The rector of the cathedral eagerly awaits Advent, his favorite season
The liturgical calendar is about to turn to the season of Advent, the favorite of Father Jean Ubel, rector of Saint-Paul de Saint-Paul Cathedral. Not only does it dive deep into its richness and meaning, but it also has the opportunity to recall fond memories of childhood.
“We had some interesting ways of preparing for Christmas when I was young (in Saint-Paul),” said Father Ubel. “We always had the Advent calendar and there was always a candy with every day. It was always fun to reveal that and see who got the candy.
Another tradition was to set up a manger and leave the manger empty. Then there was a unique practice that was designed to make a lasting impression.
“Every year on December 6, St. Nicholas Day, we received a Christmas tree at the table,” he said. “The idea was that by the time you move out one day, you will have enough (ornaments) to start your own tree. I remember one year the theme was wire figures, and mine was an altar boy. Another year it was woodcarvings, and mine was a Franciscan monk. So I think my mom was trying to tell me something.
His wish for priestly ordination was finally fulfilled in 1989, and Father Ubel spoke about what Advent meant for him before and after ordination in an interview with Patrick Conley, host of the “Practicing Catholic” radio show on Relevant Radio 1330 AM, for a segment starting at 9 pm on November 19th. The show will also air at 1 p.m. on November 20 and 2 p.m. on November 21.
Father Ubel also explained the practices of the Church during this season and offered recommendations on how people can enter the period of waiting and anticipation.
Believe it or not, a significant practice for Father Ubel is fasting. He is careful to point out that this is not the same as abstinence from Lent. Rather, it is a softer form intended to help him understand the central meaning of the Advent season.
“No candy, no nuts, no dessert,” he said. “I’m getting really hardcore this last week (of Advent). I’ve been doing it for the last few years, and I think it made a huge difference spiritually, to have that … feeling of hunger, longing for the Lord, the coming of the Lord.
This desire is reinforced by another of his favorite practices: chanting the “antiphons” during the last days of Advent. He does this during evening prayer, each day offering a different antiphon.
“The ‘O Antiennes’ start on December 17th,” said Father Ubel. “Throughout the last week before Christmas, each day at Church evening prayers – Vespers – a different ‘O Antiphon’ is used. And, they all have rich historical significance in the Church. And, they obviously form the basis of the hymn – my favorite Advent hymn – “O come, O come, Emmanuel.” So every day is another verse of this hymn. It is this last push (before Christmas). … This is a wonderful opportunity to enter the Old Testament, the yearning for the coming of the Messiah.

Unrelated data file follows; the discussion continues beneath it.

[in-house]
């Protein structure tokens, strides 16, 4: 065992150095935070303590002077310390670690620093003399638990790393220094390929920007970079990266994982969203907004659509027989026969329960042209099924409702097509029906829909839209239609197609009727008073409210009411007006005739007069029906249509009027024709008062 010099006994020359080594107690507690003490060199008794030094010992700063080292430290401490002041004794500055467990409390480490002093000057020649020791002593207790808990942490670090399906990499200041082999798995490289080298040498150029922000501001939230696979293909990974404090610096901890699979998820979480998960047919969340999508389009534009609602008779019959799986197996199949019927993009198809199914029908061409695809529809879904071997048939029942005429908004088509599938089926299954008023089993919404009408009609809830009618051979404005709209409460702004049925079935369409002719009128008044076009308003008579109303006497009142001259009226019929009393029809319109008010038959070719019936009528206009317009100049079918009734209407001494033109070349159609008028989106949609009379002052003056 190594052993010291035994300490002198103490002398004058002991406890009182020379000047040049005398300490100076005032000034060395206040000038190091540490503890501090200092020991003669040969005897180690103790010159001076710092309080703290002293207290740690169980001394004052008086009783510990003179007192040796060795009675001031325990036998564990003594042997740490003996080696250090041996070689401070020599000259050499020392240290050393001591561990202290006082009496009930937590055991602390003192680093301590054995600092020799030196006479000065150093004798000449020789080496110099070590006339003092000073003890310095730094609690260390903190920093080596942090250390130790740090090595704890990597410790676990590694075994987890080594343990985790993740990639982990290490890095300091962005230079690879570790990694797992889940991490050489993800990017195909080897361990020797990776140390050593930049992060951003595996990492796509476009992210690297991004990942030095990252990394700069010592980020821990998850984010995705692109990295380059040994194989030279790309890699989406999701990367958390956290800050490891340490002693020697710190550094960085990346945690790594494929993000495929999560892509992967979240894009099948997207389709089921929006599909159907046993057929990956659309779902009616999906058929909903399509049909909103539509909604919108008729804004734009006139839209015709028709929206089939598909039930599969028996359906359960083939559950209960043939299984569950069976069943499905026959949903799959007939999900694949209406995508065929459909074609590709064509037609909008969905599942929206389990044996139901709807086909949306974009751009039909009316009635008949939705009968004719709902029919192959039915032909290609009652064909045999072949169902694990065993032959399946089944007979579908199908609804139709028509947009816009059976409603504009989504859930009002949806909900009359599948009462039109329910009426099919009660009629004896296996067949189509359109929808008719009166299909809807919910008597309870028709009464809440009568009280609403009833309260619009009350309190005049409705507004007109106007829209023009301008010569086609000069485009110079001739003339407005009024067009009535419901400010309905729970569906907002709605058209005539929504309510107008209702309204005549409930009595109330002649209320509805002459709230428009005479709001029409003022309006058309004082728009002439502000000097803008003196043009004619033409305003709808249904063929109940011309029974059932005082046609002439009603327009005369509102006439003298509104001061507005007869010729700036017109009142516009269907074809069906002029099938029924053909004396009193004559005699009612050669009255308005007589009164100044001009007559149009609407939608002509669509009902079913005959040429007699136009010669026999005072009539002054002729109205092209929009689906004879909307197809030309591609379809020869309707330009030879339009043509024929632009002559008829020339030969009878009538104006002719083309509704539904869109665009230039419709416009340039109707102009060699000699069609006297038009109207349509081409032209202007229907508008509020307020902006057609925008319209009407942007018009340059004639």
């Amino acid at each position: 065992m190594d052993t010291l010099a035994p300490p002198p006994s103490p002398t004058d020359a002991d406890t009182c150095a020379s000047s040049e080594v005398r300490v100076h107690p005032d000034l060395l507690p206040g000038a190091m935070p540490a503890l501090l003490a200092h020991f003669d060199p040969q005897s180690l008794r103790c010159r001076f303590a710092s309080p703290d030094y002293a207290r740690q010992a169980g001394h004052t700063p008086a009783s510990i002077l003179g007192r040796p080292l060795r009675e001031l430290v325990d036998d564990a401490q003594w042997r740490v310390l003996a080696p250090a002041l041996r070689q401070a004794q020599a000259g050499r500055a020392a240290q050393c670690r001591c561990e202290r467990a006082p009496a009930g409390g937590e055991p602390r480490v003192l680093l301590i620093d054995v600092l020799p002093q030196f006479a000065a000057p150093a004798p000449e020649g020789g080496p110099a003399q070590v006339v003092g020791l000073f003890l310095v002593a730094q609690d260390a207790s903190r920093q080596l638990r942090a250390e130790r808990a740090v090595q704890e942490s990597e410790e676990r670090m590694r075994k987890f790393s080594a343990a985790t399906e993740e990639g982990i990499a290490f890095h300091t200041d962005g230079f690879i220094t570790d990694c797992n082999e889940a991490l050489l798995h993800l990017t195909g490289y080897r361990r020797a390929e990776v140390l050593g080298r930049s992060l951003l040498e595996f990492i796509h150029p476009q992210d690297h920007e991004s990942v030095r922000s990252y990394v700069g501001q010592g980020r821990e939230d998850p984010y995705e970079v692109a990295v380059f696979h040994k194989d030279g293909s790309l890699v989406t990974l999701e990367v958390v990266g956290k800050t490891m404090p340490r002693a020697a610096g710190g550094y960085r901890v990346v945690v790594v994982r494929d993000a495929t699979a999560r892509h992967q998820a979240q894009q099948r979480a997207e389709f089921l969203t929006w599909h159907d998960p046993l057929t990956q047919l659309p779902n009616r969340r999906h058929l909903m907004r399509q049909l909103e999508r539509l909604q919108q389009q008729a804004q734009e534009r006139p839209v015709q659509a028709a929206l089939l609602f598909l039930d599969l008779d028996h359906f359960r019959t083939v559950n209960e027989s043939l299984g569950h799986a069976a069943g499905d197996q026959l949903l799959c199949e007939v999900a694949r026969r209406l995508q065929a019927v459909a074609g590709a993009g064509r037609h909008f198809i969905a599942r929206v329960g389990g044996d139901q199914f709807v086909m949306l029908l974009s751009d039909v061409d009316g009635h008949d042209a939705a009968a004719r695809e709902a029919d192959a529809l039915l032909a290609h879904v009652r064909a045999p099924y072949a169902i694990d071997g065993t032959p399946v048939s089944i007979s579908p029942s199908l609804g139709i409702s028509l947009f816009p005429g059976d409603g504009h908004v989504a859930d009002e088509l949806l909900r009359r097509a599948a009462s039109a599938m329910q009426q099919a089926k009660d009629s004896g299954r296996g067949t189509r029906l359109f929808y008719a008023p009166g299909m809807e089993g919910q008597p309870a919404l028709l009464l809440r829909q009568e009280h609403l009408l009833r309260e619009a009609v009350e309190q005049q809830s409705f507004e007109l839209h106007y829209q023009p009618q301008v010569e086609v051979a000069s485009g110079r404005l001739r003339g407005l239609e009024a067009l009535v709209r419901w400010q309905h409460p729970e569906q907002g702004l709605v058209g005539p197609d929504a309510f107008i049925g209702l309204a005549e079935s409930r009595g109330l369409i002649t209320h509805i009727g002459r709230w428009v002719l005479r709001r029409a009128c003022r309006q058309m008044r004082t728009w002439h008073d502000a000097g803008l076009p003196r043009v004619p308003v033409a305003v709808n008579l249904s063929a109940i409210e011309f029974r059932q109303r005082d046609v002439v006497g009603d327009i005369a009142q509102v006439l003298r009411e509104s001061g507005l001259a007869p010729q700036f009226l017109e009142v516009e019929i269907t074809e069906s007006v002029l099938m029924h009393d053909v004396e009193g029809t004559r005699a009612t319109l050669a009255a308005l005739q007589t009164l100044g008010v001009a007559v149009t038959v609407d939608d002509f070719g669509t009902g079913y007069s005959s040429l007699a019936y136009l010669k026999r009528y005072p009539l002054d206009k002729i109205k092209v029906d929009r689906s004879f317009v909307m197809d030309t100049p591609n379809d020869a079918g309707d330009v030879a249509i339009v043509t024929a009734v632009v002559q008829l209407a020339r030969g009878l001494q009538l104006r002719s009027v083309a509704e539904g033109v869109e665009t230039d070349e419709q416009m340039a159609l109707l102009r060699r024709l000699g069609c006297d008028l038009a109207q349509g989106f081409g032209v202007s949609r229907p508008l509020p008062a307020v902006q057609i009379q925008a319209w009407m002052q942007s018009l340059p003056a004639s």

But, in the midst of the wait that the season favors, there are also festivals, such as Saint Nicholas on December 6 and Gaudete Sunday, the third Sunday of Advent. He recommends that families set up their nurseries on Gaudete Sunday, but with an empty nursery. It is important not to take the leap to Christmas by putting the baby Jesus in the manger, or singing songs clearly intended after the birth of Christ.
He recommends that people “delay” to celebrate Christmas earlier, but has the opposite view when it comes to coming to mass during Advent and Christmas. In fact, he expects larger crowds this year, based on conversations he has had with other priests.
“We’re probably anticipating all of the biggest crowds we’ve had in a few years,” he said. “Spiritually speaking, it is important to try to trust the Lord to make things right. We hope to have large crowds, but we also hope that we can handle them in a safe and efficient manner. “
To learn more about Father Ubel’s thoughts on Advent, listen to “Practicing Catholic”. Others on the program are Allison Spies, archdiocesan archival program manager, who discusses the difficult travel conditions faced by the first missionary priests in Minnesota, including the story of a priest who made the international news in 1860 because of his heartbreaking ordeal of being lost in a snowstorm. Our Lady’s school sister Lynore Girmscheid, coordinator of the American Bishops’ Retirement Fund for Religious of the Archdiocese of Saint Paul and Minneapolis, who discusses the next annual fundraising December 11-12.
Listen to all the interviews after they air on
Category: practicing Catholic